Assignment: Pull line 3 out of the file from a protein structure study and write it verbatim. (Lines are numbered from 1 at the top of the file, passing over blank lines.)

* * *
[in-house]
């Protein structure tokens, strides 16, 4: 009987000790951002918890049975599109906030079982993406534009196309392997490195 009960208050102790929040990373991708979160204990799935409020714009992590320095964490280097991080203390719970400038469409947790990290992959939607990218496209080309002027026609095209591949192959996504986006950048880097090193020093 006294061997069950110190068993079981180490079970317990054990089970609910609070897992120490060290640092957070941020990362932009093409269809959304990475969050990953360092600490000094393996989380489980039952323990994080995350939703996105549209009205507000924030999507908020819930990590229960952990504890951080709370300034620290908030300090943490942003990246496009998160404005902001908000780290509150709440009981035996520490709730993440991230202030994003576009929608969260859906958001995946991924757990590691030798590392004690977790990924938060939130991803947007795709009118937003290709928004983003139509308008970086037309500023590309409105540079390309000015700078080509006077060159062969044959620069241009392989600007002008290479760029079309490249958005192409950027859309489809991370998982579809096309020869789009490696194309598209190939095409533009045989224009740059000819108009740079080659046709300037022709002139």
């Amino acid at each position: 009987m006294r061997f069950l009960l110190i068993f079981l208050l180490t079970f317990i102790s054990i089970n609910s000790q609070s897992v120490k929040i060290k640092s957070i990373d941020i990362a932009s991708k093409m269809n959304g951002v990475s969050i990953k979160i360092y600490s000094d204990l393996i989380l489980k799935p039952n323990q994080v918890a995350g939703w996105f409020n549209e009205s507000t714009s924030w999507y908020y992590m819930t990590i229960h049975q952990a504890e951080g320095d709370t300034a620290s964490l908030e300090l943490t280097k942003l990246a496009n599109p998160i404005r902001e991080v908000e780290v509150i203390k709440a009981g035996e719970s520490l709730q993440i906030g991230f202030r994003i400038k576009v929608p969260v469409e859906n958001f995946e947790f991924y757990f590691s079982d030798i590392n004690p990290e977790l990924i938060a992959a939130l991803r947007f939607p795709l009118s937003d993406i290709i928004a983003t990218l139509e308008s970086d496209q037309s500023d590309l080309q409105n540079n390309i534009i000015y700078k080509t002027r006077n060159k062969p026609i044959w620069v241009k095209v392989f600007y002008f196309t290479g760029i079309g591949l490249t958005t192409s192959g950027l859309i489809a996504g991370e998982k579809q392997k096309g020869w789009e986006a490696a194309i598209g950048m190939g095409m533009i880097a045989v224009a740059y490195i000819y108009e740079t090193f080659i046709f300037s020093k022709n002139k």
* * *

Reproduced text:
């Amino acid at each position: 009987m006294r061997f069950l009960l110190i068993f079981l208050l180490t079970f317990i102790s054990i089970n609910s000790q609070s897992v120490k929040i060290k640092s957070i990373d941020i990362a932009s991708k093409m269809n959304g951002v990475s969050i990953k979160i360092y600490s000094d204990l393996i989380l489980k799935p039952n323990q994080v918890a995350g939703w996105f409020n549209e009205s507000t714009s924030w999507y908020y992590m819930t990590i229960h049975q952990a504890e951080g320095d709370t300034a620290s964490l908030e300090l943490t280097k942003l990246a496009n599109p998160i404005r902001e991080v908000e780290v509150i203390k709440a009981g035996e719970s520490l709730q993440i906030g991230f202030r994003i400038k576009v929608p969260v469409e859906n958001f995946e947790f991924y757990f590691s079982d030798i590392n004690p990290e977790l990924i938060a992959a939130l991803r947007f939607p795709l009118s937003d993406i290709i928004a983003t990218l139509e308008s970086d496209q037309s500023d590309l080309q409105n540079n390309i534009i000015y700078k080509t002027r006077n060159k062969p026609i044959w620069v241009k095209v392989f600007y002008f196309t290479g760029i079309g591949l490249t958005t192409s192959g950027l859309i489809a996504g991370e998982k579809q392997k096309g020869w789009e986006a490696a194309i598209g950048m190939g095409m533009i880097a045989v224009a740059y490195i000819y108009e740079t090193f080659i046709f300037s020093k022709n002139k």